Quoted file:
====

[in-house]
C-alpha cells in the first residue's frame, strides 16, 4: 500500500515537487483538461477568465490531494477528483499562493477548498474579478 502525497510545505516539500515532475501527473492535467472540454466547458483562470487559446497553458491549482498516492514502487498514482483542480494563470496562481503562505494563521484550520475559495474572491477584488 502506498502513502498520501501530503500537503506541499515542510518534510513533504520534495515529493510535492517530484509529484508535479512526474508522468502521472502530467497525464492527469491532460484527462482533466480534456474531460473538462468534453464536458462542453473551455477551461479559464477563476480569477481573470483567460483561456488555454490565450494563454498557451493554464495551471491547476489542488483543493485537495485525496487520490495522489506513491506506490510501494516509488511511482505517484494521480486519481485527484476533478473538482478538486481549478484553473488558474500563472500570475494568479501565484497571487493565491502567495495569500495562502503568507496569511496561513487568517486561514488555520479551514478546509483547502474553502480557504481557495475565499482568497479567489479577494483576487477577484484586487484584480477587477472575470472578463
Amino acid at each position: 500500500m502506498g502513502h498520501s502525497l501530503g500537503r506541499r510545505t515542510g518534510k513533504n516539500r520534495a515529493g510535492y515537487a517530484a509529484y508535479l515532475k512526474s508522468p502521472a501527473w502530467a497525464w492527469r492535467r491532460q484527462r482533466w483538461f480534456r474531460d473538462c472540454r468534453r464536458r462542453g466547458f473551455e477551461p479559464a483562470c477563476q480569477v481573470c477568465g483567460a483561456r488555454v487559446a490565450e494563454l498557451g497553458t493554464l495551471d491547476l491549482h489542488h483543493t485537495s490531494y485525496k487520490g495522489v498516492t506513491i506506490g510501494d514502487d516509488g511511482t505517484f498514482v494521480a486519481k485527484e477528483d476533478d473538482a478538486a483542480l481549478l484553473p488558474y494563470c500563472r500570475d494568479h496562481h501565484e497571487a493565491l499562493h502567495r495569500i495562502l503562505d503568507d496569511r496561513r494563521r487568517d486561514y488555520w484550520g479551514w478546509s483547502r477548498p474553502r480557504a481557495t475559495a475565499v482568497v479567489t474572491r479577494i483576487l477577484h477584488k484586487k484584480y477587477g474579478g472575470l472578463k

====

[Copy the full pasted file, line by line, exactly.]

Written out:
[in-house]
C-alpha cells in the first residue's frame, strides 16, 4: 500500500515537487483538461477568465490531494477528483499562493477548498474579478 502525497510545505516539500515532475501527473492535467472540454466547458483562470487559446497553458491549482498516492514502487498514482483542480494563470496562481503562505494563521484550520475559495474572491477584488 502506498502513502498520501501530503500537503506541499515542510518534510513533504520534495515529493510535492517530484509529484508535479512526474508522468502521472502530467497525464492527469491532460484527462482533466480534456474531460473538462468534453464536458462542453473551455477551461479559464477563476480569477481573470483567460483561456488555454490565450494563454498557451493554464495551471491547476489542488483543493485537495485525496487520490495522489506513491506506490510501494516509488511511482505517484494521480486519481485527484476533478473538482478538486481549478484553473488558474500563472500570475494568479501565484497571487493565491502567495495569500495562502503568507496569511496561513487568517486561514488555520479551514478546509483547502474553502480557504481557495475565499482568497479567489479577494483576487477577484484586487484584480477587477472575470472578463
Amino acid at each position: 500500500m502506498g502513502h498520501s502525497l501530503g500537503r506541499r510545505t515542510g518534510k513533504n516539500r520534495a515529493g510535492y515537487a517530484a509529484y508535479l515532475k512526474s508522468p502521472a501527473w502530467a497525464w492527469r492535467r491532460q484527462r482533466w483538461f480534456r474531460d473538462c472540454r468534453r464536458r462542453g466547458f473551455e477551461p479559464a483562470c477563476q480569477v481573470c477568465g483567460a483561456r488555454v487559446a490565450e494563454l498557451g497553458t493554464l495551471d491547476l491549482h489542488h483543493t485537495s490531494y485525496k487520490g495522489v498516492t506513491i506506490g510501494d514502487d516509488g511511482t505517484f498514482v494521480a486519481k485527484e477528483d476533478d473538482a478538486a483542480l481549478l484553473p488558474y494563470c500563472r500570475d494568479h496562481h501565484e497571487a493565491l499562493h502567495r495569500i495562502l503562505d503568507d496569511r496561513r494563521r487568517d486561514y488555520w484550520g479551514w478546509s483547502r477548498p474553502r480557504a481557495t475559495a475565499v482568497v479567489t474572491r479577494i483576487l477577484h477584488k484586487k484584480y477587477g474579478g472575470l472578463k